More than two years after an earthquake and tsunami wreaked havoc on a Japanese power plant, the Fukushima nuclear disaster is one of the most serious threats to public health in the Asia-Pacific, and the worst case of nuclear contamination the world has ever seen. Radiation continues to leak from the crippled Fukushima Daiichi site into groundwater, threatening to contaminate the entire Pacific Ocean. The cleanup will require an unprecedented global effort.
Initially, the leaked radioactive materials consisted of cesium-137 and 134, and to a lesser degree iodine-131. Of these, the real long-term threat comes from cesium-137, which is easily absorbed into bodily tissue—and its half-life of 30 years means it will be a threat for decades to come. Recent measurements indicate that escaping water also has increasing levels of strontium-90, a far more dangerous radioactive material than cesium. Strontium-90 mimics calcium and is readily absorbed into the bones of humans and animals.
Tokyo Electric Power Company (TEPCO) recently announced that it lacks the expertise to effectively control the flow of radiation into groundwater and seawater and is seeking help from the Japanese government. TEPCO has proposed setting up a subterranean barrier around the plant by freezing the ground, thereby preventing radioactive water from eventually leaking into the ocean—an approach that has never before been attempted in a case of massive radiation leakage. TEPCO has also proposed erecting additional walls now that the existing wall has been overwhelmed by the approximately 400 tons per day of water flowing into the power plant.
But even if these proposals were to succeed, they would not constitute a long-term solution.
A New Space Race
Solving the Fukushima Daiichi crisis needs to be considered a challenge akin to putting a person on the moon in the 1960s. This complex technological feat will require focused attention and the concentration of tremendous resources over decades. But this time the effort must be international, as the situation potentially puts the health of hundreds of millions at risk. The long-term solution to this crisis deserves at least as much attention from government and industry as do nuclear proliferation, terrorism, the economy, and crime.
To solve the Fukushima Daiichi problem will require enlisting the best and the brightest to come up with a long-term plan to be implemented over the next century. Experts from around the world need to contribute their insights and ideas. They should come from diverse fields—engineering, biology, demographics, agriculture, philosophy, history, art, urban design, and more. They will need to work together at multiple levels to develop a comprehensive assessment of how to rebuild communities, resettle people, control the leakage of radiation, dispose safely of the contaminated water and soil, and contain the radiation. They will also need to find ways to completely dismantle the damaged reactor, although that challenge may require technologies not available until decades from now.
Such a plan will require the development of unprecedented technologies, such as robots that can function in highly radioactive environments. This project might capture the imagination of innovators in the robotics world and give a civilian application to existing military technology. Improved robot technology would prevent the tragic scenes of old people and others volunteering to enter into the reactors at the risk of their own wellbeing.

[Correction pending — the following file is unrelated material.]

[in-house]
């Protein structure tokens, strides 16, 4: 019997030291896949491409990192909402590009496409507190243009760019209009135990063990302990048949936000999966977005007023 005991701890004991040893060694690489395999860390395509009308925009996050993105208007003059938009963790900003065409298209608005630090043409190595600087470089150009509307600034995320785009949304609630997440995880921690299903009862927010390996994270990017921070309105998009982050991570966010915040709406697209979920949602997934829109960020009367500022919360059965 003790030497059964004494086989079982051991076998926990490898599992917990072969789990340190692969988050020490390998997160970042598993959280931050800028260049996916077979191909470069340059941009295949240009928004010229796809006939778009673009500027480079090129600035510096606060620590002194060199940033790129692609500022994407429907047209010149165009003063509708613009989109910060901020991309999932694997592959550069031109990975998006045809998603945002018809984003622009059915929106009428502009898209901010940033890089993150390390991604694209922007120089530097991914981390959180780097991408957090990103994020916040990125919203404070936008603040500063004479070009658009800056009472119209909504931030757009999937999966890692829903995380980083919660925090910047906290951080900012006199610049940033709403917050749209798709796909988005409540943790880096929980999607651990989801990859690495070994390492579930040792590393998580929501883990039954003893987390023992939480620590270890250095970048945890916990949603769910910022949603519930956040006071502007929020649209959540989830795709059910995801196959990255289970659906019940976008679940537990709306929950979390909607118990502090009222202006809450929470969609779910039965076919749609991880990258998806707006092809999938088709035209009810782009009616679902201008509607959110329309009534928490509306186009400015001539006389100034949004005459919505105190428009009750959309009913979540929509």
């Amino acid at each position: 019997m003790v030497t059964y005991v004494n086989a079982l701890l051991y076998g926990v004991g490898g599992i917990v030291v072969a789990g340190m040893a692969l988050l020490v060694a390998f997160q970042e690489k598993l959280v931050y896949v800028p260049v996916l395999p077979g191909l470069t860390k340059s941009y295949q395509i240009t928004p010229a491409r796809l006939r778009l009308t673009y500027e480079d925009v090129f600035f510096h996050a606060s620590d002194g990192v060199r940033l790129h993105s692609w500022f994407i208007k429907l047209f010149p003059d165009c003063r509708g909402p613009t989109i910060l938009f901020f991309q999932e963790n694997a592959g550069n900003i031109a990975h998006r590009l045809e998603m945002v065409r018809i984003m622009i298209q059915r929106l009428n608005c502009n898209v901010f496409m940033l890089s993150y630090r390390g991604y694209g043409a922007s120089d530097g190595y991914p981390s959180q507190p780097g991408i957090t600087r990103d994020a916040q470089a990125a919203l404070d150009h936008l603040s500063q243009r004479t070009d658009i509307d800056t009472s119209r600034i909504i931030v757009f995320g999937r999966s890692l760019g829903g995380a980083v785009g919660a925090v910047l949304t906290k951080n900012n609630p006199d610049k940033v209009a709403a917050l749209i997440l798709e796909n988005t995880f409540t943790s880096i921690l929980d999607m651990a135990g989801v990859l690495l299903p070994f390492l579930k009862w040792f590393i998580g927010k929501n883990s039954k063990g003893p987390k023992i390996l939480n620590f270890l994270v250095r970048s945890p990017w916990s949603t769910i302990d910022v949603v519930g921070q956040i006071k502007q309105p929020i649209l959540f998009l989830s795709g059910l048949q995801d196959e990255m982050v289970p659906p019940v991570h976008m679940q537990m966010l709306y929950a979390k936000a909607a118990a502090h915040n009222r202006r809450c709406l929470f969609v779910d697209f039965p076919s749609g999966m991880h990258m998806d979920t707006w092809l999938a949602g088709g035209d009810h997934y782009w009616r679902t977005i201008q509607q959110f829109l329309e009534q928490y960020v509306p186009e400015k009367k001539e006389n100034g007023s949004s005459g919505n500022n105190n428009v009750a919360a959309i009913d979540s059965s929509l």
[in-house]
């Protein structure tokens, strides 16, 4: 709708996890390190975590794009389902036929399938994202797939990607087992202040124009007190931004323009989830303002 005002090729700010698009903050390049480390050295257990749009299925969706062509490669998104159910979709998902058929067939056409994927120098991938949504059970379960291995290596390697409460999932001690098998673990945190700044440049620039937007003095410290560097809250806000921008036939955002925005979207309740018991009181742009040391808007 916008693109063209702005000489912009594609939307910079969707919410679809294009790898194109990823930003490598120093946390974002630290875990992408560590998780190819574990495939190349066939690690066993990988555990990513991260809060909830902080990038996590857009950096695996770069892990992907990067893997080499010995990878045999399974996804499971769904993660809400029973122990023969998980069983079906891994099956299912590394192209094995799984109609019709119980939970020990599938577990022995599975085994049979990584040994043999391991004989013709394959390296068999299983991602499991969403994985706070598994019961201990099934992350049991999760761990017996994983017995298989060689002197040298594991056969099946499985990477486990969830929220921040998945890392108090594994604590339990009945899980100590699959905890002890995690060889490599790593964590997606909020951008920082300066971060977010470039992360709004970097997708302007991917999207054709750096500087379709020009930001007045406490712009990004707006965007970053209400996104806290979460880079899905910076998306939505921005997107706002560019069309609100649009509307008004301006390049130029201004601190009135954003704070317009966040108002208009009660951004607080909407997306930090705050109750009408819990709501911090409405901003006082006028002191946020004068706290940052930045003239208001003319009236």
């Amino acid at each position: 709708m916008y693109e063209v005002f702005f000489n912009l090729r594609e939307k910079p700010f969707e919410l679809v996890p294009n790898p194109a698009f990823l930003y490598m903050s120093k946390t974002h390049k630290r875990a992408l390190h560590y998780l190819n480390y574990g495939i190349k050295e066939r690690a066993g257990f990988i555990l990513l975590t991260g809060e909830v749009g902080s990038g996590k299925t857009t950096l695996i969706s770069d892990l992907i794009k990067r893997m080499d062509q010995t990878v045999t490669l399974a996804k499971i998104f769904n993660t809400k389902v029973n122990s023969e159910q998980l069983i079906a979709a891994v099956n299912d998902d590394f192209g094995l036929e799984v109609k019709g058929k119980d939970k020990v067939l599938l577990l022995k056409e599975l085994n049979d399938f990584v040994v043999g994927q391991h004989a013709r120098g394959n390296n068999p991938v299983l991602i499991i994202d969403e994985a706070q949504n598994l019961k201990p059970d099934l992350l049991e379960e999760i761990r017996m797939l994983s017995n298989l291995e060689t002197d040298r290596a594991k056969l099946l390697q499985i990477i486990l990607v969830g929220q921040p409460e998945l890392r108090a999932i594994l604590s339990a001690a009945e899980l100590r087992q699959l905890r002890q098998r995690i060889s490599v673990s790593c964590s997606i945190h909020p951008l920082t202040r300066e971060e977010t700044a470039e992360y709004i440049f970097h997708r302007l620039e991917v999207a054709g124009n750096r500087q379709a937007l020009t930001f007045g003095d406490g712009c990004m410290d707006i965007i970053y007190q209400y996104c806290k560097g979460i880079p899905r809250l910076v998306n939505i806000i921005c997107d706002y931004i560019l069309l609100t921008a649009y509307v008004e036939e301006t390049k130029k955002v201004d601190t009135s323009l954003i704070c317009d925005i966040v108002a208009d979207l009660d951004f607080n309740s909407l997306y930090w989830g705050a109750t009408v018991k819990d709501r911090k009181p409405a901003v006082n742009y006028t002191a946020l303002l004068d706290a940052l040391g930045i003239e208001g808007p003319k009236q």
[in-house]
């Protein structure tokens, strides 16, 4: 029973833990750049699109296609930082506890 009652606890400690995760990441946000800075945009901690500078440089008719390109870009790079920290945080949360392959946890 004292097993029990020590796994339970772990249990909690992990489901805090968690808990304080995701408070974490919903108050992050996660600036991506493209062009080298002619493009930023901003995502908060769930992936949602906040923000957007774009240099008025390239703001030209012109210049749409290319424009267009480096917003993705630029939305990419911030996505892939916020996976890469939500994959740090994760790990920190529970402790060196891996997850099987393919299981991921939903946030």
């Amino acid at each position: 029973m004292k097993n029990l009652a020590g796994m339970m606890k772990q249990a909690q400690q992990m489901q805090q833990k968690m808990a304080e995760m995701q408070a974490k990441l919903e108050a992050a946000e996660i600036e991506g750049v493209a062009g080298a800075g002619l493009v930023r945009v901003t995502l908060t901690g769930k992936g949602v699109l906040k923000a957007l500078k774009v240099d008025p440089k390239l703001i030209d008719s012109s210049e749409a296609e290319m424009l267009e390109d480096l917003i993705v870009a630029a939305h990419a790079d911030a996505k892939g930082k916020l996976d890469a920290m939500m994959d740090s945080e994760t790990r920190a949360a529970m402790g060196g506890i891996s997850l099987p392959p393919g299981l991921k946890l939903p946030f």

The Fukushima disaster is a crisis for all of humanity, but it is a crisis that can serve as an opportunity to construct global networks for unprecedented collaboration. Groups or teams aided by sophisticated computer technology can start to break down into workable pieces the immense problems resulting from the ongoing spillage. Then experts can come back with the best recommendations and a concrete plan for action. The effort can draw on the precedents of the Intergovernmental Panel on Climate Change, but it must go far further.
In his book Reinventing Discovery: The New Era of Networked Science, Michael Nielsen describes principles of networked science that can be applied on an unprecedented scale. The breakthroughs that come from this effort can also be used for other long-term programs such as the cleanup of the BP Deepwater Horizon oil spill in the Gulf of Mexico or the global response to climate change. The collaborative research regarding Fukushima should take place on a very large scale, larger than the sequencing of the human genome or the maintenance of the Large Hadron Collider.
Finally, there is an opportunity to entirely reinvent the field of public diplomacy in response to this crisis. Public diplomacy can move from a somewhat ambiguous effort by national governments to repackage their messaging to a serious forum for debate and action on international issues. As public diplomacy matures through the experience of Fukushima, we can devise new strategies for bringing together hundreds of thousands of people around the world to respond to mutual threats. Taking a clue from networked science, public diplomacy could serve as a platform for serious, long-term international collaboration on critical topics such as poverty, renewable energy, and pollution control.